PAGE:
Archaeologists conducting reconstruction works at the Saxon Palace have made new discoveries into palace life.
The Saxon Palace is located in Warsaw, Poland, with construction beginning in 1661 by Jan Andrzej Morsztyn. Over the centuries, the palace was remodelled and extended many times, but was destroyed in WW2 by the German army during the planned systematic destruction of Warsaw
Only parts of the central arcade remained, including the Tomb of the Unknown Soldier, which today is a symbolic grave commemorating the nameless soldiers who died in the defence of Poland. After the war, the Soviet-backed government removed the palace ruins and transported it across the Vistula River, where it was used to reconstruct parts of the city.
Excavations of the palace have revealed the 17th century foundations, wells and latrines, with nearly 46,000 artefacts being uncovered. These include coins, ornaments, medallions, and vessels with decorations or manufacturer’s marks. The team also found fragments of sculptures, most notably a baroque putto that likely came from the palace gardens or from the royal chapel of Saint Anne.
While excavating the palace latrines, the team found a ring made from silver and gold that is set with a diamond. Speaking to PAP, PL scientific coordinator Maria Wardzyńska said: “The wells and latrines are where the largest number of objects for research were obtained. They were used as a garbage dump, into which everything was thrown in”.
The preservation and reconstruction of Saxon Palace was announced in 2021 by Polish President Andrzej Duda, who submitted a bill to parliament to rebuild the palace as a symbolic completion of the city’s reconstruction from the ruins of World War II.
Header Image Credit : PAP
This content was originally published on www.heritagedaily.com – © 2023 – HeritageDaily
Archaeologists uncover tomb of Emperor Xiaomin of Northern Zhou
In a press announcement by the Institute of Archaeology at the Chinese Academy of Social Sciences (CASS), archaeologists have discovered the tomb of Emperor Xiaomin of Northern Zhou near Xianyang City, China.
Emperor Xiaomin (birth name: Yuwen Jue), was the founder of the Xianbei-led Northern Zhou dynasty of China that lasted from AD 557 to 581. One of the Northern dynasties of China’s Northern and Southern dynasties period, it succeeded the Western Wei dynasty and was eventually overthrown by the Sui dynasty.
Rather than take the title of emperor, Xiaomin instead used the Zhou Dynasty title of “Heavenly Prince”, however, a power struggle occurred between Xiaomin and the his cousin, Yuwen Hu, who deposed Xiaomin and had him killed.
Archaeologists conducting excavations adjacent to the Airport Expressway in Xianyang City have uncovered the tomb of Emperor Xiaomin, designated Tomb M655.
Image Credit : CASS
Excavations have revealed a 147 long ditch, leading to a tomb oriented on a north to south axis. The tomb contains a single chamber at a depth of 10 metres, containing disturbed funerary offerings such as ceramic vessels and figurines depicting warriors, cavalry units, a camel, and indiscernible creatures.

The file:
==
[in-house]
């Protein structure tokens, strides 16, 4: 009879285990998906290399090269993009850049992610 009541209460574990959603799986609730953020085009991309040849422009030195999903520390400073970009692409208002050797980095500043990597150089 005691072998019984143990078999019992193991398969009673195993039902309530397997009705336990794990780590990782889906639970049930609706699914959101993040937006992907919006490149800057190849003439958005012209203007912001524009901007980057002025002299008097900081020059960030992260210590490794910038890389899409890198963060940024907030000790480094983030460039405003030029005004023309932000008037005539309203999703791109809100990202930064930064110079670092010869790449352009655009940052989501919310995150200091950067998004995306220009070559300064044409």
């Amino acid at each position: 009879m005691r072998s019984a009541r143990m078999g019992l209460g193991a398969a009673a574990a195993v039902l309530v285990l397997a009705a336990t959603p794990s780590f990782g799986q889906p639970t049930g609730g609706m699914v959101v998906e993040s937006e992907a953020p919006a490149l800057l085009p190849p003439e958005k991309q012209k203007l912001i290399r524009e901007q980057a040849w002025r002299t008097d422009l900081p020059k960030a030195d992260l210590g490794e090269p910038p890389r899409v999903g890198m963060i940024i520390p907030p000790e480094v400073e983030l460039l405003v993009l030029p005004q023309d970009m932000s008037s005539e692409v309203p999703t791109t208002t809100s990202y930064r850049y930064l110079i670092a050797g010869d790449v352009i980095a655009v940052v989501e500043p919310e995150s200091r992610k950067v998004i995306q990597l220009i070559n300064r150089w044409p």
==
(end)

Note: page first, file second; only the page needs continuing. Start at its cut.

The team also discovered an epitaph stone with an inscription loosely translated as: “Renshen in October of the second year of the tomb of Gongyu Wenjue, Duke of Lueyang, Zhou Dynasty” – referring to the birth name of Yuwen Jue.
According to the press announcement: “The archaeological discovery of Yuwen Jue’s tomb from the Northern Zhou Dynasty is of great significance. It is the second Northern Zhou emperor’s tomb that has been excavated after the Xiaoling Mausoleum of Emperor Wu of the Northern Zhou Dynasty.”
Header Image Credit : CASS
Viking trade connections stretched to Arctic Scandinavia
An analysis by researchers from the University of York has revealed Viking trade routes between northern Scandinavia and the edges of continental Europe.
The study focuses on trade connections from the town of Hedeby, an important trading settlement during the Viking Age near the southern end of the Jutland Peninsula in Germany.
Hedeby is first mentioned in the Frankish chronicles of Einhard (who was in the service of Charlemagne), but was probably founded around AD 770.
Hedeby’s prominence as a primary trading hub can be attributed to its strategic geographical positioning along the pivotal trade routes connecting the Frankish Empire and Scandinavia in the north-south direction, as well as the Baltic and the North Sea in the east-west direction.
The town was also a major centre of antler-working, with 288,000 antler finds recorded to date, most of which are waste material from the production of hair combs.
A ZooMS analysis of the collagen in the combs has revealed that 85-90% of the combs were made from reindeer antler during the 9th century AD. The combs or antlers were imported from northern Scandinavia, indicating new evidence for contact between Hedeby and the northern outlands in central and northern Scandinavia.
Dr Steven Ashby, from the Department of Archaeology at the University of York, said: “The work at Hedeby is particularly interesting, as it tells us about connections between the mountains of upland or arctic Scandinavia and this large town at the gateway to continental Europe, and points to a window in the 9th Century when these northern links must have been particularly strong.”
The paper ‘In the footsteps of Ohthere: biomolecular analysis of early Viking Age hair combs from Hedeby (Haithabu)’ is published in Antiquity Journal.
Header Image Credit : Mariana Muñoz-Rodriguez
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